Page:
Sperm Donation

Sperm donation is a form of assisted reproduction technology that can occur at a medical facility or at home, and can be done using a known sperm donor or an unidentified sperm donor.

The fertility industry is moving away from the term “anonymous” and toward the term “unidentified” because, with the emergence of home DNA testing such as 23andMe, complete anonymity is no longer a realistic possibility.  There is also a shift in the fertility industry towards a preference for known sperm donors. This allows for sharing of genetic medical information and recognizes the strong desire of donor conceived persons to have access to information about their egg/sperm donors.

In the case of a known sperm donor who is personally known by the intended parent(s), rather than sourced through a sperm bank, the intended parents can avoid the issue of high numbers of donations by the same donor which can result in a multitude of genetically related donor conceived children.

When working with a donor who is personally known to you, you have the option of using a fertility clinic and using procedures like intrauterine insemination (“IUI”) or in vitro fertilization (“IVF”) to achieve a pregnancy.  You also have the option of doing an at home insemination and kits can be purchased online for this purpose.  It is important to note that at home insemination cannot occur via sexual intercourse.

It is important to have a sperm donation agreement in place before your sperm donation occurs.  The sperm donation agreement will detail the sperm donation process the parties have chosen, expenses that will be reimbursed to the sperm donor, and confirm that the donor will not have any legal rights or responsibilities for the child, while the intended parent(s) will have all legal rights and responsibilities to the child.  Both the intended parent(s) and the donor should have independent legal counsel and it is typical for the intended parent(s) to pay for the legal fees of the sperm donor.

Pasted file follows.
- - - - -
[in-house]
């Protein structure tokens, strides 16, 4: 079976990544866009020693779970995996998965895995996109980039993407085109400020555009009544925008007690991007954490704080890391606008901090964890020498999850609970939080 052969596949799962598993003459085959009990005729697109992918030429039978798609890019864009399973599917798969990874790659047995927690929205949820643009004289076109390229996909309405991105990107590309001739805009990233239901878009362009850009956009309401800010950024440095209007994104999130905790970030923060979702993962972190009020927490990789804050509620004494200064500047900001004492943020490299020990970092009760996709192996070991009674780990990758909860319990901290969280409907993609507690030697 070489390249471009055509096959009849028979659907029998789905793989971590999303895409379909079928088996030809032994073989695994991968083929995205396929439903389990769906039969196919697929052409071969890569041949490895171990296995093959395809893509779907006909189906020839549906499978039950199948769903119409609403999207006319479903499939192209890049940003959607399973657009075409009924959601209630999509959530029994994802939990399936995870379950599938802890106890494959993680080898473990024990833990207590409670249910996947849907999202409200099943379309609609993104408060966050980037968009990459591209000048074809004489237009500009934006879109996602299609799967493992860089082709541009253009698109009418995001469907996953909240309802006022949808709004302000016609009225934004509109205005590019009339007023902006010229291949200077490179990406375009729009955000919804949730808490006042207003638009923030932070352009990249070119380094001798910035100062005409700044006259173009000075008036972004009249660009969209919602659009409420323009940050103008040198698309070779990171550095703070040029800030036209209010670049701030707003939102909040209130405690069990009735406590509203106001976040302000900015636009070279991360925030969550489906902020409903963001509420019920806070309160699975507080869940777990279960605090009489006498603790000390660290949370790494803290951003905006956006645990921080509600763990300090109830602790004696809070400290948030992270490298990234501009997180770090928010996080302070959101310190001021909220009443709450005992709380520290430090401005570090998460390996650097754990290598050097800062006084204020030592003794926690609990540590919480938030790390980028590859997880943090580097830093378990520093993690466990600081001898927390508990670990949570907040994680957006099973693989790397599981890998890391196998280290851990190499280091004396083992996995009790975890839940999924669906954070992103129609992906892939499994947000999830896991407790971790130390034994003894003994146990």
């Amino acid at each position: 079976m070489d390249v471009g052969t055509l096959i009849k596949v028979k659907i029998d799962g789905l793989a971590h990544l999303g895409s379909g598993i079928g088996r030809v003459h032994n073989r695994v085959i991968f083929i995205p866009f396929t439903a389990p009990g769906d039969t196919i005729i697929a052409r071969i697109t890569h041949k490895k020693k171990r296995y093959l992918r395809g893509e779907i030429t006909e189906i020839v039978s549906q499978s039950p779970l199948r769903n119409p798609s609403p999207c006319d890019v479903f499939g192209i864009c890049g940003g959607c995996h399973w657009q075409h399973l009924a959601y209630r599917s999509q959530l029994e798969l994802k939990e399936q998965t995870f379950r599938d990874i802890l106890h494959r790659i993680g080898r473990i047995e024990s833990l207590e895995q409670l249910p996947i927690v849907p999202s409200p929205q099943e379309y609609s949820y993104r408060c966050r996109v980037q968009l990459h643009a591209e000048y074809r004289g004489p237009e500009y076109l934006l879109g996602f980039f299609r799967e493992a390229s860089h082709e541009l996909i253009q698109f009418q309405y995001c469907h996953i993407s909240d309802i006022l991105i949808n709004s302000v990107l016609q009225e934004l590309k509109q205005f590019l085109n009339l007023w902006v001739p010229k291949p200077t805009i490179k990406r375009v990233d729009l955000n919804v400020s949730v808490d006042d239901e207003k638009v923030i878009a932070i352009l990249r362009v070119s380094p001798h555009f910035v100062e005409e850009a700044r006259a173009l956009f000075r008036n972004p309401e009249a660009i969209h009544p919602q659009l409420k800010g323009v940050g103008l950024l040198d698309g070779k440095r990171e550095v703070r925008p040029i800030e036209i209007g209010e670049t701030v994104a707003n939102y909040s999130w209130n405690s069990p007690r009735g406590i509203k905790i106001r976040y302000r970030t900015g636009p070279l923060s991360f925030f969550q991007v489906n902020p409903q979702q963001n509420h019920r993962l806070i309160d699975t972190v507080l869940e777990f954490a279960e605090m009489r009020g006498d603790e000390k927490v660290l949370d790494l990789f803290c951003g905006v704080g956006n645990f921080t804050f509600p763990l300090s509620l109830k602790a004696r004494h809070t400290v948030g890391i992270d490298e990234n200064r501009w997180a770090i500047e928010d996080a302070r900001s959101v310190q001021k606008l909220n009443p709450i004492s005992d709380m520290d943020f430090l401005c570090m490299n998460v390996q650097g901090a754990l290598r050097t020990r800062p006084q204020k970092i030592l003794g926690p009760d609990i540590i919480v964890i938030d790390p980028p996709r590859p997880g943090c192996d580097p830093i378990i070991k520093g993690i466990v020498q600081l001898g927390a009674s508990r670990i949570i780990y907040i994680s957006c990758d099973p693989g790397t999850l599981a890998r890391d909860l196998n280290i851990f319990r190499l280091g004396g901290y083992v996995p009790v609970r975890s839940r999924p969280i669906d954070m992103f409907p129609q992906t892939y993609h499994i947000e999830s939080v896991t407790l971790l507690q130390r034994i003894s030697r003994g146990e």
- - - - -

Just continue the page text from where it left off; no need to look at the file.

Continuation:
If you use a sperm bank to obtain donated sperm, you will not have a sperm donation agreement directly with your sperm donor, but will execute various consent forms with the sperm bank regarding the identity of your sperm donor and other important matters.

Next Steps:

Regardless of how you obtain donated sperm, it is a best practice to obtain a parentage order that specifically states that the intended parent(s) are the parents of the child and that the sperm donor is not a parent.

The parentage proceeding is typically filed during the second trimester of the pregnancy but can also be filed after the child is born.

Couples or individuals who have frozen sperm left after they have finished creating their family also need to consider how the sperm will be treated in the event of a divorce or upon their death. The disposition of frozen eggs, sperm and embryos should be addressed in disposition forms and/or an agreement between the parties.

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